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“Carnton Plantation Tour in Franklin, TN”
Review of Carnton

Ranked #2 of 71 things to do in Franklin
Certificate of Excellence
More attraction details
Attraction details
Fee: Yes
Recommended length of visit: 2-3 hours
Owner description: A must see for Civil War and history buffs, Carnton was built in 1826 by former Nashville Mayor Randal McGavock. By the time of the Civil War, Carnton was home to John and Carrie McGavock and it was a large working farm. Over forty slaves lived and worked at Carnton in the years leading up to the Civil War. On November 30, 1864, the site was witness to the Battle of Franklin. Carnton became the largest field hospital in the area following the terrible battle, and in 1866 the McGavock Confederate Cemetery was established nearby. Today the cemetery holds the remains of nearly 1,500 Southern soldiers.
Useful Information: Activities for older children
Reviewed 15 September 2017

While we did not tour ALL that was available in the surrounding area, we did tour the Carnton Plantation and it's gardens. WOW - this is a beautiful property with MUCH history. The one-hour tour is wonderful, and our tour guide, Bill Eaton, was awesome. He was a wealth of knowledge, did not rush anyone, and answered all questions asked. The ability to self-tour the beautiful one-acre gardens was a plus. You just wanted to grab a cup of coffee, a book, and sit on the bench!!! HIGHLY recommended!

Thank Joy P
This review is the subjective opinion of a TripAdvisor member and not of TripAdvisor LLC
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Reviews (1,468)
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"field hospital"
in 125 reviews
"blood stains"
in 191 reviews
"confederate cemetery"
in 156 reviews
"plantation home"
in 35 reviews
"our tour guide"
in 171 reviews
"carter house"
in 141 reviews
"mcgavock family"
in 64 reviews
"grounds are beautiful"
in 24 reviews
"slave quarters"
in 19 reviews
"house tour"
in 63 reviews
"wooden floors"
in 16 reviews
"great tour"
in 69 reviews
"gift shop"
in 42 reviews
"back porch"
in 16 reviews
"hour tour"
in 17 reviews
"their lives"
in 17 reviews
"both sides"
in 18 reviews

167 - 171 of 1,468 reviews

Reviewed 13 September 2017

Having grown up in Franklin, the tragedy of the Battle of Franklin was always a somber part of our history. Touring Carnton in recent years really reminded me of the story of how tragic the battle had to have been for the community. This beautiful house was used for a hospital for the many wounded and still bears the proof of this. I am so glad it is preserved and available to visit to help us remember our history.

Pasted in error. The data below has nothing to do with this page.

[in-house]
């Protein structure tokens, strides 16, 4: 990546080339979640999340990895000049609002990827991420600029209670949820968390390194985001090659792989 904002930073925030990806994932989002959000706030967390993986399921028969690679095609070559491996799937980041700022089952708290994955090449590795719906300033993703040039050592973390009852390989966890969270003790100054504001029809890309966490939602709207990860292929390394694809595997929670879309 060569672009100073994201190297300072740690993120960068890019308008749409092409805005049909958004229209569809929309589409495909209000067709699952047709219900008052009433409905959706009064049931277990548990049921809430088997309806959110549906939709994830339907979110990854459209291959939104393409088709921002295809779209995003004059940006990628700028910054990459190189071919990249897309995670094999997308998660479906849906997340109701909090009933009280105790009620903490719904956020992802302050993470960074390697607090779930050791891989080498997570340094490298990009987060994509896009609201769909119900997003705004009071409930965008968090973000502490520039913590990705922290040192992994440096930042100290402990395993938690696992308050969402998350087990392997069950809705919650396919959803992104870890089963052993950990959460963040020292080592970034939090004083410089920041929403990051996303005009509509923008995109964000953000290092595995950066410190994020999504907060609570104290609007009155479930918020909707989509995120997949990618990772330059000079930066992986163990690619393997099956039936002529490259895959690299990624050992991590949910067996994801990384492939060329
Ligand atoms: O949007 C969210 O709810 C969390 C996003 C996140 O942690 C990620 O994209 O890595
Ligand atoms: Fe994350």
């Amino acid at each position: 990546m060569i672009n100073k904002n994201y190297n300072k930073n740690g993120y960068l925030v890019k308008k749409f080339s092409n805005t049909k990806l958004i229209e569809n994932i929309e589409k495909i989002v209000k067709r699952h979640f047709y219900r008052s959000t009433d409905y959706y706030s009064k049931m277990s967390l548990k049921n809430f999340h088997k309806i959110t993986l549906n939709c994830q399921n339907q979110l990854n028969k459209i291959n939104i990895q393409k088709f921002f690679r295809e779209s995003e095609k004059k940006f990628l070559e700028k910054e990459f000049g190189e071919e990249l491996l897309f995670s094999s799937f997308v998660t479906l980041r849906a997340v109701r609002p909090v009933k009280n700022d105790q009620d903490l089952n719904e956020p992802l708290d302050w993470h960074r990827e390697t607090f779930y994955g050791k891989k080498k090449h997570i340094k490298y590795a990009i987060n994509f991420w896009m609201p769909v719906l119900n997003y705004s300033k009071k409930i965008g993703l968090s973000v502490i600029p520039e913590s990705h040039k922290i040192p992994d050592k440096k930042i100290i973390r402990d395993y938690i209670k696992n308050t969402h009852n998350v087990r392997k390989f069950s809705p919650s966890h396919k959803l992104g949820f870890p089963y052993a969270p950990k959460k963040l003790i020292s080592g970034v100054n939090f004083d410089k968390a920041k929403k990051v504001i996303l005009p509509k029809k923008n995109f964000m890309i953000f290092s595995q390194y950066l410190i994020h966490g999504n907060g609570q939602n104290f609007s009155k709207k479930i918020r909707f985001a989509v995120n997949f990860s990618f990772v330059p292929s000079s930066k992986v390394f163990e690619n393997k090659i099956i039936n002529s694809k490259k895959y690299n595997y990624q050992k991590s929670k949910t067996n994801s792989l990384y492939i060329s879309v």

Thank judypr
This review is the subjective opinion of a TripAdvisor member and not of TripAdvisor LLC
Reviewed 13 September 2017

Standing on the grounds at Carnton with the "story teller" will bring-to-life the Battle of Franklin. You will easily envision what it must have been like to have experience those events. It is an adventure you will not forget, and one that is presented very well by the experienced historians on site. Continue your journey to the Carter House and then the Lotz house (right across the street from the Carter House). Take a short drive out to Fort Grainger Park just off Hwy 96 outside of Franklin and you will get a perspective of the battlefield from the North. Then drive out to Winstead Hill Park on the south side (Hwy 31/ Columbia Pike) and you will have completed the battlefield landscape.

Thank Troy H
This review is the subjective opinion of a TripAdvisor member and not of TripAdvisor LLC
Reviewed 5 September 2017 via mobile

I loved this place because of its family history. Even though they had slaves it was a working family home. In that way it is a sad story and it ends as a confederate hospital during and after the terrible battle of Franklin. Blood stains remain on every wood floor. The confederate cemetery on the grounds is proof of the havoc of a 5 hour brutal battle on Nov. 30, 1864.

Thank JMasonNashville
This review is the subjective opinion of a TripAdvisor member and not of TripAdvisor LLC
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Reviewed 4 September 2017

I fell in love with Carnton on my first visit. A narrated tour with guides in period costumes. Visit all the restored rooms in the mansion where Carrie McGavock buried three of her children and created a cemetery for the confederate soldiers who died in the Battle of Franklin. The McGavock's home was used as a field hospital during the battle and (I believe) 5 confederate generals died on their front porch. Amputations were done in the upstairs bedroom, and the bloodstained floors have been preserved. I have family in Franklin, so I visit Carnton with different friends and family members every time I go. I also recommend the Lotz House, Carter House and Winstead Hill. Closer to Nashville, don't miss Belle Meade and Belmont Mansion.

Thank exdisney27
This review is the subjective opinion of a TripAdvisor member and not of TripAdvisor LLC

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